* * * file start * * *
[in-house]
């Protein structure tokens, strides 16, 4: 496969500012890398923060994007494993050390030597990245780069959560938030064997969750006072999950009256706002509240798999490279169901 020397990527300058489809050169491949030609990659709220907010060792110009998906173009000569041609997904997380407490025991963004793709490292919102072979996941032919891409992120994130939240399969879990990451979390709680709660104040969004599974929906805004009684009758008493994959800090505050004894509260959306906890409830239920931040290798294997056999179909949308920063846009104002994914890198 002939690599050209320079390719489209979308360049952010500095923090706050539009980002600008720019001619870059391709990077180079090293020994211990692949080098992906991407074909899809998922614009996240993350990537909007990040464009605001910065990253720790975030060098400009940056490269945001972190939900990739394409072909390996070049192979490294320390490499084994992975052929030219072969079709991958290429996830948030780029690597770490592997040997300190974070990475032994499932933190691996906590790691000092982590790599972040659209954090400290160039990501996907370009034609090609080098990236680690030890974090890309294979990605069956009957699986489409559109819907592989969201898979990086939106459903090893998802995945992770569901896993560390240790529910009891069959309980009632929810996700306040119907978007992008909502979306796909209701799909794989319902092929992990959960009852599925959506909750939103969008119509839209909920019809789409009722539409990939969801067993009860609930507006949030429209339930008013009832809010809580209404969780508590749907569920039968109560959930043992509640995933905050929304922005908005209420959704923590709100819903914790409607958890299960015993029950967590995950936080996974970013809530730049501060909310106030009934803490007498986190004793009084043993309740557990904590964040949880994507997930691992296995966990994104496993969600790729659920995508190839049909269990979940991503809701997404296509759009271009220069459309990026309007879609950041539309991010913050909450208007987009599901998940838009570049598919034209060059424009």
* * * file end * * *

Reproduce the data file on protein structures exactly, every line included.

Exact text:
[in-house]
């Protein structure tokens, strides 16, 4: 496969500012890398923060994007494993050390030597990245780069959560938030064997969750006072999950009256706002509240798999490279169901 020397990527300058489809050169491949030609990659709220907010060792110009998906173009000569041609997904997380407490025991963004793709490292919102072979996941032919891409992120994130939240399969879990990451979390709680709660104040969004599974929906805004009684009758008493994959800090505050004894509260959306906890409830239920931040290798294997056999179909949308920063846009104002994914890198 002939690599050209320079390719489209979308360049952010500095923090706050539009980002600008720019001619870059391709990077180079090293020994211990692949080098992906991407074909899809998922614009996240993350990537909007990040464009605001910065990253720790975030060098400009940056490269945001972190939900990739394409072909390996070049192979490294320390490499084994992975052929030219072969079709991958290429996830948030780029690597770490592997040997300190974070990475032994499932933190691996906590790691000092982590790599972040659209954090400290160039990501996907370009034609090609080098990236680690030890974090890309294979990605069956009957699986489409559109819907592989969201898979990086939106459903090893998802995945992770569901896993560390240790529910009891069959309980009632929810996700306040119907978007992008909502979306796909209701799909794989319902092929992990959960009852599925959506909750939103969008119509839209909920019809789409009722539409990939969801067993009860609930507006949030429209339930008013009832809010809580209404969780508590749907569920039968109560959930043992509640995933905050929304922005908005209420959704923590709100819903914790409607958890299960015993029950967590995950936080996974970013809530730049501060909310106030009934803490007498986190004793009084043993309740557990904590964040949880994507997930691992296995966990994104496993969600790729659920995508190839049909269990979940991503809701997404296509759009271009220069459309990026309007879609950041539309991010913050909450208007987009599901998940838009570049598919034209060059424009």